Most health care providers encourage women who smoke and are pregnant to stop smoking. However, until recently, the impact of second-hand smoke was not fully known or understood. That situation has now changed.

Studies Show Harmful Impact of Second Hand Smoke

A recent study reveals the potential harm that can be caused to the unborn from second-hand smoke, even prior to conception.

Researchers at Duke University used rats in experiments that were designed to mimic the second-hand smoke exposures which humans encounter, and they found that the chemical components of tobacco smoke affect fetal brain development throughout pregnancy. Although their findings showed that the impact was most severe with exposures occurring in later pregnancy stages, they also discovered that adverse effects on the fetuses’ neuro-development occurred even when the mothers were only exposed prior to conception. The smoke exposure damages regions of the baby’s brain which are involved in learning, memory, and emotional responses.

“This finding has important implications for public health, because it reinforces the need to avoid second-hand smoke exposure not only during pregnancy, but also in the period prior to conception, or generally for women of childbearing age,” said Theodore A. Slotkin, Ph.D., professor in Duke’s Department Pharmacology & Cancer Biology.

The research findings were published in the January issue of the journal Toxicological Sciences.

Another report, published in 2014, indicated exposure to second-hand smoke was linked to pregnancy loss, including miscarriage and stillbirth. This study, conducted by researchers at the University of Buffalo and Roswell Park Cancer Institute, also showed a high risk for nonsmokers who were exposed to second-hand smoke.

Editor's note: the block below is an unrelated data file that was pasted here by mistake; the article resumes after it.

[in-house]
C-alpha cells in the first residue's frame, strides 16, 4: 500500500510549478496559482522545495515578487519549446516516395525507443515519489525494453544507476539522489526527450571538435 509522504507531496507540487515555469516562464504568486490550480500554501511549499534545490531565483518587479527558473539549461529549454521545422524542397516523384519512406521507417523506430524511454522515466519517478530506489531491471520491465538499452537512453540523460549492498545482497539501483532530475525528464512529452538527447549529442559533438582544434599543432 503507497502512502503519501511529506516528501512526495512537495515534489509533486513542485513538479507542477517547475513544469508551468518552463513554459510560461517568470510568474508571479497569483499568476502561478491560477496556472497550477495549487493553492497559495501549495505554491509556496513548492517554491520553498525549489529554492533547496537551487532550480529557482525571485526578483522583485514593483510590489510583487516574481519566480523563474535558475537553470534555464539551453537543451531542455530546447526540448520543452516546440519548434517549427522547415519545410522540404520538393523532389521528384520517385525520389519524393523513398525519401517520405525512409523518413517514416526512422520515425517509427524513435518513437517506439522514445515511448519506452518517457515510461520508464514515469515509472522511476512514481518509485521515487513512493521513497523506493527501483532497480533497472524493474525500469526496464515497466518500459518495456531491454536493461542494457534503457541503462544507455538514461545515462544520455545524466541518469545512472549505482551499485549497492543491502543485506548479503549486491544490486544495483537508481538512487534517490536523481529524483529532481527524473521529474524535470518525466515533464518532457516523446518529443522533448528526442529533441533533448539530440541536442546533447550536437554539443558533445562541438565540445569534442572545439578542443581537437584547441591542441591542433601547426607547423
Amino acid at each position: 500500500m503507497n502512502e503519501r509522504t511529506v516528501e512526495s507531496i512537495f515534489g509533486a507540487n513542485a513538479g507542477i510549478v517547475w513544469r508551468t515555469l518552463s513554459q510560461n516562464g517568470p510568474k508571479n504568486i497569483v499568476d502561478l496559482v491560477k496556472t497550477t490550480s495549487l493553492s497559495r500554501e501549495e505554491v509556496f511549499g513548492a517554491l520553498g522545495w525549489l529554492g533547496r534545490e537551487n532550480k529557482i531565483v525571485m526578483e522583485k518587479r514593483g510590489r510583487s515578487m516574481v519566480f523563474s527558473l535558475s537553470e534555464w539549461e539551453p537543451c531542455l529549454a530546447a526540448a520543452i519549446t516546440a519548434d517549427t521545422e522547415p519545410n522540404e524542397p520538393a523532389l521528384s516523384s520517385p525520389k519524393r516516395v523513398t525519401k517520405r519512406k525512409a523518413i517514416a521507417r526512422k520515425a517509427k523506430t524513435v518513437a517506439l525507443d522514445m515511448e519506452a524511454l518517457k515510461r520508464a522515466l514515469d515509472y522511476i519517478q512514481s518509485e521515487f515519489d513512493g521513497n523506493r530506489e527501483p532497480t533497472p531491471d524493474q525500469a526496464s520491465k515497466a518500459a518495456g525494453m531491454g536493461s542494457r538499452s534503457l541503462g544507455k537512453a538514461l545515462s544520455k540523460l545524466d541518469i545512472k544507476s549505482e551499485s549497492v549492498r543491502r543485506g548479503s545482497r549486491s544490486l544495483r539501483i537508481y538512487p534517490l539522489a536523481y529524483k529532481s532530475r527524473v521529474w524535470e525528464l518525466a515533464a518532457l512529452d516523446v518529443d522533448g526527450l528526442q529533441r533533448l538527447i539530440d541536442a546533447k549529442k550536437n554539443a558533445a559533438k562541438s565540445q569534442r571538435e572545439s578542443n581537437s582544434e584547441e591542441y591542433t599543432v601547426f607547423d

“This study demonstrated that pregnancy outcomes can be correlated with second-hand smoking. Significantly, women who have never smoked but were exposed to second-hand smoke were at greater risk for fetal loss,” said Andrew Hyland, PhD, chair of Roswell Park’s Department of Health Behavior and the study’s lead investigator.

Experts believe there are about 4,000 chemicals in second-hand smoke, many of which can be cancer-causing. Toxins can enter a person’s bloodstream when they breathe in the residue of cigarettes and cigars. Therefore, in order to reduce your risk to exposure if you are pregnant, it’s best to avoid smoke and smoking all together.

The Problem with Smoking and Smoke Exposure

The Centers for Disease Control (CDC) has long affirmed that smoking while pregnant is harmful to both the mother and her unborn. For example, smoking causes cancer, heart disease, and other significant health problems in adults and can cause premature birthbirth defects, and infant death. Additionally, women who smoke during pregnancy are more likely than other women to have a miscarriage. Even e-cigarettes are not safe to use during pregnancy because they contain nicotine, known to be a health danger for pregnant women and developing babies (impacting the unborn’s brain and lungs). Also, some of the flavorings used in e-cigarettes may be harmful to a developing baby.

If you’re a pregnant woman and you smoke, please try to quit. There are many resources to help you, including these websites:

You can also call 800-QUIT-NOW (800-784-8669).

For better health for you and your baby, stop smoking and avoid smoke from others’ habit. You may also need to ask your companion, friends, and family members to refrain from smoking around you while you’re pregnant.